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Suicide not ruled out in Sally death.



Byline: By Wales on Sunday

Suicide has not been ruled out as the cause of death of solicitor Sally Clark

For other people named Sally Clark, see Sally Clark (disambiguation).


Sally Clark (15 August 1964 – 15 March, 2007)[1] was a British lawyer.
, who was wrongly jailed for the murder of her two sons.

A Home Office pathologist will carry out a post mortem [Latin, After death.] Pertaining to matters occurring after death. A term generally applied to an autopsy or examination of a corpse in order to ascertain the cause of death or to the inquisition for that purpose by the Coroner .  examination tomorrow on the body of Mrs Clark, 42, who was found dead at her home in Essex, on Friday. An ambulance was sent but nothing could be done to save her.

She had been found guilty of the murder of her sons - eight-week-old Harry and 11-week-old Christopher - following a trial at Chester Crown Court Chester Crown Court is a law court in Chester, England.

It is most famous for staging the Moors Murders trial of Ian Brady and Myra Hindley in 1966. More recent high-profile murderers to have been tried at the court include Howard Hughes and John O'Shaugnessey.
 in 1999.

But she was cleared by the Court of Appeal in 2003 following one of the most high-profile legal cases of recent times.

Essex Police refused to speculate yesterday on the possible cause of her death. Sources said they were keeping an open mind at this stage but suicide was not being ruled out.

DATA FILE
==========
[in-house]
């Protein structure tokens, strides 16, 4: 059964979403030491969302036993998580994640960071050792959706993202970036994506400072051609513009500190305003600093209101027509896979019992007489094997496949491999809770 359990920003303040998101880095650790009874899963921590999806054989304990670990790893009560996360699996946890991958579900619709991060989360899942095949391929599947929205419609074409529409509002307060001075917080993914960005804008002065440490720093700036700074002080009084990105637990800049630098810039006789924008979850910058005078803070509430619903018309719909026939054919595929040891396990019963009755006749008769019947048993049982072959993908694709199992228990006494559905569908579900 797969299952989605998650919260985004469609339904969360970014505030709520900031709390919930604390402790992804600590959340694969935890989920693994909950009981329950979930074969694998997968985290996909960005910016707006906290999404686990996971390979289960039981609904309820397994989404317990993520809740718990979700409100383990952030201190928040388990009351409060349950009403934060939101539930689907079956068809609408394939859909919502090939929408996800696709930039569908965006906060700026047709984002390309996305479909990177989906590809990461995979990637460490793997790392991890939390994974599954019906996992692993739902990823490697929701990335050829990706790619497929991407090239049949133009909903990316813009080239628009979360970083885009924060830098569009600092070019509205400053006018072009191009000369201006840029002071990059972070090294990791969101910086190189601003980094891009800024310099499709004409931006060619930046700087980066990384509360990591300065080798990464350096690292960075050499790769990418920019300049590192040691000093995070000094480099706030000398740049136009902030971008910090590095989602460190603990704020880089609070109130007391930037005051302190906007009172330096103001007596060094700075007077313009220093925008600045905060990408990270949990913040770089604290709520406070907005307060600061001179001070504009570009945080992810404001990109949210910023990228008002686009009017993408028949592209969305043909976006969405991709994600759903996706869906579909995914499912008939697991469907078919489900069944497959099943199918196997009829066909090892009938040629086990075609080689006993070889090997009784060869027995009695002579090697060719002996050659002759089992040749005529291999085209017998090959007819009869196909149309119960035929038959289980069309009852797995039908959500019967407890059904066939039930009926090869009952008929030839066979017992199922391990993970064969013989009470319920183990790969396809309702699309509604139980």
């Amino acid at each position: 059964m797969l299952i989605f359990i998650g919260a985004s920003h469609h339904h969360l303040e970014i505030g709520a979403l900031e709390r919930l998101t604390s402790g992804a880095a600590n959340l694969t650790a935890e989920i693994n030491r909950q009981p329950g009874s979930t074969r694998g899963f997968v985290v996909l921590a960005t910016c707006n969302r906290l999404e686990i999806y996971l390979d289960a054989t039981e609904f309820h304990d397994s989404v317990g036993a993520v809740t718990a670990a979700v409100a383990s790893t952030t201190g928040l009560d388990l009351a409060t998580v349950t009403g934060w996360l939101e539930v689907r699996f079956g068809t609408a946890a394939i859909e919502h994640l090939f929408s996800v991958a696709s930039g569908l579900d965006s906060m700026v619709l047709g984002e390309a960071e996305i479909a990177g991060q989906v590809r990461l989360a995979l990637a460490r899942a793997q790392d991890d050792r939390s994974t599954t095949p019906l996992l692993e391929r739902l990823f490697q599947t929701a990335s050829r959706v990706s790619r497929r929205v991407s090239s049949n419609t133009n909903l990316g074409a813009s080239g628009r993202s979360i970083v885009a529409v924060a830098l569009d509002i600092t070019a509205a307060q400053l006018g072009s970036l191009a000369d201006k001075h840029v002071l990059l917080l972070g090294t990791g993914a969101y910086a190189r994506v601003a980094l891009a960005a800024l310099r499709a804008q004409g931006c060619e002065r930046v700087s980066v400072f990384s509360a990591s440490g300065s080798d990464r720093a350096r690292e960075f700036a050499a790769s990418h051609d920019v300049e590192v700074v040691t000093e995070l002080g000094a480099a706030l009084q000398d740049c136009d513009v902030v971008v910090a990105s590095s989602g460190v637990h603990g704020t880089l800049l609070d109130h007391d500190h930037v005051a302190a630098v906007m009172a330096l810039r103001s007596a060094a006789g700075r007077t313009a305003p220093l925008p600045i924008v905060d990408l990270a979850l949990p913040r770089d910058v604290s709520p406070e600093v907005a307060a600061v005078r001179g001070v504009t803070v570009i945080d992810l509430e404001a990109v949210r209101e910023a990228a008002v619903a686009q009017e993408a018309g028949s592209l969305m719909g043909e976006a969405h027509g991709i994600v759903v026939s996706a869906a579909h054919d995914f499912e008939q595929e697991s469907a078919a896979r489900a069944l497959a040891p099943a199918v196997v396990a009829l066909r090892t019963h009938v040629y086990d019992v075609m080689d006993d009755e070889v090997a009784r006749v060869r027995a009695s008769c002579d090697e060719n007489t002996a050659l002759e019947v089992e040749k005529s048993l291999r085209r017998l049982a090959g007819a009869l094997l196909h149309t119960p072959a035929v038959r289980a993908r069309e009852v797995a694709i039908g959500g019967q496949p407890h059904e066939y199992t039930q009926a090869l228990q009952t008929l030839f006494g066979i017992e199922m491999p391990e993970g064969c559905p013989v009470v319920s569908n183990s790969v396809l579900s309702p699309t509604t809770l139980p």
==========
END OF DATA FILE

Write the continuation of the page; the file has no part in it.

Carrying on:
Sue Stapeley, the Clark family's solicitor, said it would be 'very unwise to speculate' on the cause of death but she was not 'in the best of health'.

Mrs Clark's children died within 14 months of each other. Jurors had to decide whether the deaths were natural.

The expert evidence of paediatrician Professor Sir Roy Meadow was a focal point focal point
n.
See focus.
 throughout Mrs Clark's trial and appeal.

He told jurors the probability of two natural unexplained cot deaths in the family was 73 million to one.

The figure was disputed by the Royal Statistical Society and other medical experts who said the odds of a second cot death in a family were about 200 to one.

Mrs Clark served more than three years in jail.

Her family said she 'never fully recovered from the effects of this appalling miscarriage of justice'.

'Sally, a qualified solicitor, was a loving and talented wife, mother, daughter and friend. She will be greatly missed,' their statement said yesterday.
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Publication:Wales On Sunday (Cardiff, Wales)
Date:Mar 18, 2007
Words:314
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